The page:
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Gentile running for Senate as Republican

Brandon Moseley

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By Brandon Moseley
Alabama Political Reporter

Birmingham businessman Dom Gentile, 51, has qualified to run for the US Senate seat vacated by Jeff Sessions. Gentile is kicking off his campaign by traveling the State and talking to business owners, first responders, veterans, active military and citizens. Gentile says that he believes that it is time to rid our state of its nefarious politicians and vote in a fresh and untainted non-politician who will lead the charge towards building tomorrow’s Alabama, the right way.

Gentile is promising to: support term limits and that he will only serve one full term in office if elected; a flat tax and a dramatic reduction in the size and power of the IRS; reducing health care costs for every citizen by ending the monopolistic behavior of Blue Cross Blue Shield; and removing the red tape created by Washington bureaucrats that costs our businesses money and stunts the growth of our economy.

Gentile says that he will not accept any campaign contributions from special interests.

Gentile is kicking off his campaign this week with events in: Auburn, Montgomery, Birmingham, Tuscaloosa, Huntsville, Mobile, and the Gulf Coast.

Dom criticized Sen. Luther Strange’s new media campaign where he claims credit for the Mike Hubbard prosecution and the Bentley removal.

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Dom Gentile said on social mediam “If Luther can’t tell the truth in his commercial, how can you trust him as your senator? There is no “Valley Times”.”

Dom is originally from Miami, Florida. He attended the University of Alabama where he studied political science. At the University he was elected to the Student Government Association as a senator and played football for the Crimson Tide. He has been married to his wife and fellow University of Alabama alum Karen.

Gentile has held senior positions with Fortune 500 companies Duracell, Gillette and Sara Lee. Dom has worked and lived from coast to coast, including stints in the south, east and west coast. He grew businesses in the US and around the world, worked in over 25 countries, and lived in Asia. He is an internationalist with a global perspective. Dom is also an adjunct instructor and teaches marketing to college students. Over the last 13 years, Dom has grown his own business from nothing to a multi-million dollar enterprise. Dom says that he knows how to create jobs and make a payroll.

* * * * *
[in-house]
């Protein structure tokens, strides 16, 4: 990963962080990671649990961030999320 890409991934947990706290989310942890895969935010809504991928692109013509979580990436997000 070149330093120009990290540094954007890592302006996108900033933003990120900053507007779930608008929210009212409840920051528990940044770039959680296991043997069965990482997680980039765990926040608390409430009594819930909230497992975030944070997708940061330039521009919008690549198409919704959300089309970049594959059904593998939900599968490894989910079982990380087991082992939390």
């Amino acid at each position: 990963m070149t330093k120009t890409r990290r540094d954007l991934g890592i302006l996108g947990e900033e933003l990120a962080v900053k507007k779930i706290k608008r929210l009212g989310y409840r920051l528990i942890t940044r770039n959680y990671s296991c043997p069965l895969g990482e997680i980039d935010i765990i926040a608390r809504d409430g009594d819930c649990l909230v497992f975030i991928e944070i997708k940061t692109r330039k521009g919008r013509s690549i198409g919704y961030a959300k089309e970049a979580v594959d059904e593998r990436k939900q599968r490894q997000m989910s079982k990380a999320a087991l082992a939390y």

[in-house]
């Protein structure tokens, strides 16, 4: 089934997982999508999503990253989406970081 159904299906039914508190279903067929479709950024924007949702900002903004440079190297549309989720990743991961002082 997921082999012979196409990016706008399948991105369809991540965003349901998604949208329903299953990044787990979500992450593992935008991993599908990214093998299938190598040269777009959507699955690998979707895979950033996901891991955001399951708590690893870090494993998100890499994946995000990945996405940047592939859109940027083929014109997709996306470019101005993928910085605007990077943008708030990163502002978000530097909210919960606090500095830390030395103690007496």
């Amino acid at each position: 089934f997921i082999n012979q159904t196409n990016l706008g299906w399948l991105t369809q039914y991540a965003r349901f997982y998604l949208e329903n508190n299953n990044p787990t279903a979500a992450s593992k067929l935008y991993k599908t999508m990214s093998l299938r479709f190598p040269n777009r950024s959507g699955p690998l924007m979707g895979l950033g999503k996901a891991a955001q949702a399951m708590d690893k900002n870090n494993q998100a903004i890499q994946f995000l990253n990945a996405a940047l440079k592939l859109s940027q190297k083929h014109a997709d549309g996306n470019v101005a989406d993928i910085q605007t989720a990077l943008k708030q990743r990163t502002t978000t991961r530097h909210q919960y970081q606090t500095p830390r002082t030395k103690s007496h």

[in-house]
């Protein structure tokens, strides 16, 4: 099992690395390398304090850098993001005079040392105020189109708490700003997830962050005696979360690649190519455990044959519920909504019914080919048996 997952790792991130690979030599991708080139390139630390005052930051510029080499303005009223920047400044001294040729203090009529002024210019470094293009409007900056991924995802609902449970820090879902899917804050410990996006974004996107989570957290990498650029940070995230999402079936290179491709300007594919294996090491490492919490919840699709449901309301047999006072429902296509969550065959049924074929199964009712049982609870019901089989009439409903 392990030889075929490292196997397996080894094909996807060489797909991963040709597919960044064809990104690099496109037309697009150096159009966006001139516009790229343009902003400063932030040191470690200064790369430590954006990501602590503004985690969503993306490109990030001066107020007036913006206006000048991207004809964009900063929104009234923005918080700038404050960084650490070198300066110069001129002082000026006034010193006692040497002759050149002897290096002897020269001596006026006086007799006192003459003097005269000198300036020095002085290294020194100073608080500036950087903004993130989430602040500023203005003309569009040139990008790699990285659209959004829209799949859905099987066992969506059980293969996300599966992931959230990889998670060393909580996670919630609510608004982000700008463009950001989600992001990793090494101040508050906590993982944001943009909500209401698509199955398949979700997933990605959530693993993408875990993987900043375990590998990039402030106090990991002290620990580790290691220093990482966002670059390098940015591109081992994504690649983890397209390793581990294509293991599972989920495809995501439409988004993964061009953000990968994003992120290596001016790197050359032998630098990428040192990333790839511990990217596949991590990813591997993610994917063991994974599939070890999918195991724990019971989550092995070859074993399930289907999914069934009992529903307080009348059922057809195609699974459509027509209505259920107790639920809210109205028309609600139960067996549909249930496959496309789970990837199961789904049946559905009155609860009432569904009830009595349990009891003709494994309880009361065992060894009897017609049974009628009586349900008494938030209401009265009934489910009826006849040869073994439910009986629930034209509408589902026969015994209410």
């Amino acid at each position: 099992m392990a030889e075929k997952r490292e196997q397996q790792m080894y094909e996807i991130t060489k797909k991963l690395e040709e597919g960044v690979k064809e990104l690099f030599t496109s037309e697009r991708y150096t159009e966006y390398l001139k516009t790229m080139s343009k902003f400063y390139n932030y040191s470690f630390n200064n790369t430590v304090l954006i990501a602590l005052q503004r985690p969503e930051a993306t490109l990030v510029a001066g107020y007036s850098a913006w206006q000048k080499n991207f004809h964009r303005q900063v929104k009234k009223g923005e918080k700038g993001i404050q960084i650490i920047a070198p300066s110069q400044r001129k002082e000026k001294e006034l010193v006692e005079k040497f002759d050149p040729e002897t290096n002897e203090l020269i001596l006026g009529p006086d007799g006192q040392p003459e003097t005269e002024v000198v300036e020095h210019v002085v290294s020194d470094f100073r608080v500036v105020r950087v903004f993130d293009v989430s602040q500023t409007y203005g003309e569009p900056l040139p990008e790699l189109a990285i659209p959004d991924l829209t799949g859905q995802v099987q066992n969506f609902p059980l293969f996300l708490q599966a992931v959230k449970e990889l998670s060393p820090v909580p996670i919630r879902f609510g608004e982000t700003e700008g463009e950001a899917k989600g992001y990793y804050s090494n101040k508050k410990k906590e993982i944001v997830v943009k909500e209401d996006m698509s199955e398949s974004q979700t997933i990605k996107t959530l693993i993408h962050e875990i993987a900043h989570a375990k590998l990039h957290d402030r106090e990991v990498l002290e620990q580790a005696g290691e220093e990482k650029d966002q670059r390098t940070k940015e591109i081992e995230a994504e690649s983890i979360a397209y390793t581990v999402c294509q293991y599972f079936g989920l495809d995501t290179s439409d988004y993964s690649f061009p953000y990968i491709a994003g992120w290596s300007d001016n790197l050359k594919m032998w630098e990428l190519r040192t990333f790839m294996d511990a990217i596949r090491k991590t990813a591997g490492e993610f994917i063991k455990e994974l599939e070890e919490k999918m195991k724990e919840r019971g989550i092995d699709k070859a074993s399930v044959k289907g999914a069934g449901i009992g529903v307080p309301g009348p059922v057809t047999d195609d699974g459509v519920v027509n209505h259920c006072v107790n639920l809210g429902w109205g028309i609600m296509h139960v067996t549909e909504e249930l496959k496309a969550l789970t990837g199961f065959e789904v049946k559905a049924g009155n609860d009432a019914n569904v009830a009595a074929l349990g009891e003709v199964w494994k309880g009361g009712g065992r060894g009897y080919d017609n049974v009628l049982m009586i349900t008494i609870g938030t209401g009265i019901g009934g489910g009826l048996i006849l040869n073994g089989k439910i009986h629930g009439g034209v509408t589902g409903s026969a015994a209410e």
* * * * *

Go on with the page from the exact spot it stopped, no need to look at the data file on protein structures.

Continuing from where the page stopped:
Gentile says that, “Our politicians are broken. It’s not the system that’s broken; it’s the crooked, crony politicians, and he offers the voters a fresh alternative. Taxes are too high and too complicated.” “Government is way too big and regulations are too burdensome for businesses.”

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Gentile said that his family’s healthcare insurance premiums have soared from $700 a month in 2005 to $2,200 a month today. Gentile said “This is out of control! Do you ever wonder why the people in Montgomery and Washington haven’t fixed the problem? Could it be that the insurance company lobbyists are influencing your politicians?”

Dom says that he is self-funding this campaign, and that means he isn’t under the influence of special interests or Blue Cross Blue Shield.

Gentile said on social media, “I’m so excited to start my campaign to help Build Tomorrow’s Alabama, The RIGHT way!”

Gentile joins a crowded Republican field for Senate that includes: Sen. Strange, former Chief Justice Roy Moore, State Representative Ed Henry, and Randy Brinson.

The Special Primary will be August 15 and the Special General Election will be December 12.

 

Brandon Moseley is a senior reporter with eight and a half years at Alabama Political Reporter. You can email him at [email protected] or follow him on Facebook. Brandon is a native of Moody, Alabama, a graduate of Auburn University, and a seventh generation Alabamian.

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Nick Saban tests positive for COVID-19, has “mild symptoms”

It’s unlikely Saban will be able to coach in person during Saturday’s Iron Bowl against Auburn.

Eddie Burkhalter

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University of Alabama head football coach Nick Saban.